Saturday, January 19, 2019


Poncho Sanchez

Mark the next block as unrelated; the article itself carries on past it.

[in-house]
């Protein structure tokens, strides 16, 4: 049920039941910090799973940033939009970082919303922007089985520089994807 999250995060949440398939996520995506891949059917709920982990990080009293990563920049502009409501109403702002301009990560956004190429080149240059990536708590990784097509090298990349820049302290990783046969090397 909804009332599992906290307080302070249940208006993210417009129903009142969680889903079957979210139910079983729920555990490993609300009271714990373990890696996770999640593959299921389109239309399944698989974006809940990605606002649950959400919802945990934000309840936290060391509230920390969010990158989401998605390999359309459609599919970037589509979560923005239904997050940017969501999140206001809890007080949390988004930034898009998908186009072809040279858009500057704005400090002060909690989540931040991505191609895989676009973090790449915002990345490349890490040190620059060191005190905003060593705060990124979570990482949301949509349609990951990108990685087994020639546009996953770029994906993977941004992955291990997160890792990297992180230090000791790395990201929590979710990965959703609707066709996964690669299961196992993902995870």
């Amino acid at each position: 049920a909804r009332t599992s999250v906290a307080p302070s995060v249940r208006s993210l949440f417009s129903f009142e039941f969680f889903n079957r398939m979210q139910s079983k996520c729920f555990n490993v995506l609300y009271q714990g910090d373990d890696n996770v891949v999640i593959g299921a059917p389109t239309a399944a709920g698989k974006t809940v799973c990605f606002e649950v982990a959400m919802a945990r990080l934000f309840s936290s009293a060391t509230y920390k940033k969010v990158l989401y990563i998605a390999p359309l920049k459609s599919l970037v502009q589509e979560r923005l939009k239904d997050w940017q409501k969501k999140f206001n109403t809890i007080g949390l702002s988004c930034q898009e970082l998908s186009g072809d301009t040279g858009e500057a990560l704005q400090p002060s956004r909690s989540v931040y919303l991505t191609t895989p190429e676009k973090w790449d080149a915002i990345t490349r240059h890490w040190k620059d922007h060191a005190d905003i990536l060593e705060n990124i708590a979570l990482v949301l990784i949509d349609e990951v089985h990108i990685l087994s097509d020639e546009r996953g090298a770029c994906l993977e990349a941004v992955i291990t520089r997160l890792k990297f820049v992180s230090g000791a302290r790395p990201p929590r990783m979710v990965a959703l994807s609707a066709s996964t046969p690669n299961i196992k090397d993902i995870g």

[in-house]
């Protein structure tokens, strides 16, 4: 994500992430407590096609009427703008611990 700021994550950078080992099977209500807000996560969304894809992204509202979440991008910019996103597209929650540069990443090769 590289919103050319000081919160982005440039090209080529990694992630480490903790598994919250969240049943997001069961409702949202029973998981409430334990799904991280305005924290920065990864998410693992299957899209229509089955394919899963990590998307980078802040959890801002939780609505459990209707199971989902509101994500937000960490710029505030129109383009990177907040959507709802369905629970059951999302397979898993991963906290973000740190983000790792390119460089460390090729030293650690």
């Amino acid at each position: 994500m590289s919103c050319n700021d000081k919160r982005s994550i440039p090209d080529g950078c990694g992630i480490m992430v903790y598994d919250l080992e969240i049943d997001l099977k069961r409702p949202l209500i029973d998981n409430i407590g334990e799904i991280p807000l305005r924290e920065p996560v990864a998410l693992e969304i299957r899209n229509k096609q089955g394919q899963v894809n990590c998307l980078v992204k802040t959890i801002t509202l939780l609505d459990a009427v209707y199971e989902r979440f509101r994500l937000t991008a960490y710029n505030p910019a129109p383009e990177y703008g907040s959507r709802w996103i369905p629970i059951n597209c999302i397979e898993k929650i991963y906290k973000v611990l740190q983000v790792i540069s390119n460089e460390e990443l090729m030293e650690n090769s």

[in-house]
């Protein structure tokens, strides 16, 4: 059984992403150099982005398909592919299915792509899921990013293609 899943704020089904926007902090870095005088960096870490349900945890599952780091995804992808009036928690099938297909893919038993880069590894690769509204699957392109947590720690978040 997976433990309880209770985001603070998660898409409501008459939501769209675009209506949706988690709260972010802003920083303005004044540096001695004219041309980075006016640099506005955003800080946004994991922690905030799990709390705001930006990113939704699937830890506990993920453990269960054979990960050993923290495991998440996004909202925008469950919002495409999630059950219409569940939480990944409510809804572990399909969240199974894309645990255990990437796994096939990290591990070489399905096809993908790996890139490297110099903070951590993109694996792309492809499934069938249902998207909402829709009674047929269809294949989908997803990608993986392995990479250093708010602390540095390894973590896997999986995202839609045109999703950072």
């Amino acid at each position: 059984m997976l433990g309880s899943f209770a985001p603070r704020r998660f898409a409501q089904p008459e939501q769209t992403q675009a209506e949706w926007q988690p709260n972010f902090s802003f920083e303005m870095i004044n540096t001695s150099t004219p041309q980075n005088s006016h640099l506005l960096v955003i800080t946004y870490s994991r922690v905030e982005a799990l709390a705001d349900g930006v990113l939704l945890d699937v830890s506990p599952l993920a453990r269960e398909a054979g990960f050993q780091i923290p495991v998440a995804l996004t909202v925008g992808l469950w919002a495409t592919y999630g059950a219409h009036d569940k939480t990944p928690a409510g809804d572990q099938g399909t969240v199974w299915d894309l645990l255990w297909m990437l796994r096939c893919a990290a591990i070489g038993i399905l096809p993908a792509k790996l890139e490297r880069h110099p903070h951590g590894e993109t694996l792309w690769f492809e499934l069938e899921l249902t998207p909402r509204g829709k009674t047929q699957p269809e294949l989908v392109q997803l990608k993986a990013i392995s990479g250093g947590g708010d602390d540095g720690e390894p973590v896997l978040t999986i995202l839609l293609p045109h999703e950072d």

Long live John Coltrane! That’s what the Detroit saxophonist James Carter yelled to a capacity crowd Friday evening at the Paradise Jazz Series at Detroit’s Orchestra Hall minutes before he performed a soul-numbing solo set of some of Coltrane’s signature works. The concert was the third of the 2019 series, featuring a double-bill with Carter and Latin jazz honcho the multi-percussionist Poncho Sanchez and his Latin jazz band. Both Carter and Sanchez were there to pay tribute to Coltrane. The audience got to witness the breadth of Carter’s virtuosity as he put Coltrane’s “Blue Train," ”Naima,” and “ My Favorite Things,” a standard that Coltrane immortalized, through death-defying improvisational feats.  This solo outing wasn’t the first time Carter has tackled Coltrane’s music solo. Carter gave a similar performance two years back in Philadelphia as part of Coltrane’s 90th birthday celebration. The footage is available on YouTube. Carter had the audience wrapped around his horns the entire set, but 30  minutes into making his horns honk, squeal, pop and signify, the improvisational horseplay became redundant, and I felt as if I was watching Carter in the throes of an unnecessarily long practice session. Strangely, though the concert was billed as a salute to Coltrane, neither Carter nor Poncho Sanchez said nary a word about Coltrane's influence on them musically or otherwise. Not one  single word  uttered by the musicians about Coltrane’s massive and lasting stamp on jazz. Sanchez was all over the place, opening his hour-plus set with “Blue Train,” followed by “Trane’s Delight,” the title cut from his upcoming album. From that point Sanchez’s set veered left, but not necessarily in a bad way. The music was wholesome, even delicious at times, and Sanchez’s band was tighter than Super Glue. The band has been together a whopping 35 years. Although the set was supposed to be all about Coltrane, Sanchez didn’t play hardly enough of Coltrane’s music, no "Cousin Mary," no "A Love Supreme,"  no "Alabama" no "Giant Steps". Coltrane favorites you wouldn't be wrong to expect for a Coltrane tribute. Instead, there were some original compositions by Sanchez’s bandmates and a medley of Sanchez’s music. Oddly, what aroused the audience most was the band’s Latin-infused take of a James Brown number. Had me wondering if Sanchez was attempting to make some Coltrane and James Brown connection. And, of course, it wouldn’t have been a Sanchez show without working in some obligatory Salsa music and dancing. To Sanchez’s credit, the audience was all in. Nonetheless, the performance came up short of remotely resembling a John Coltrane tribute.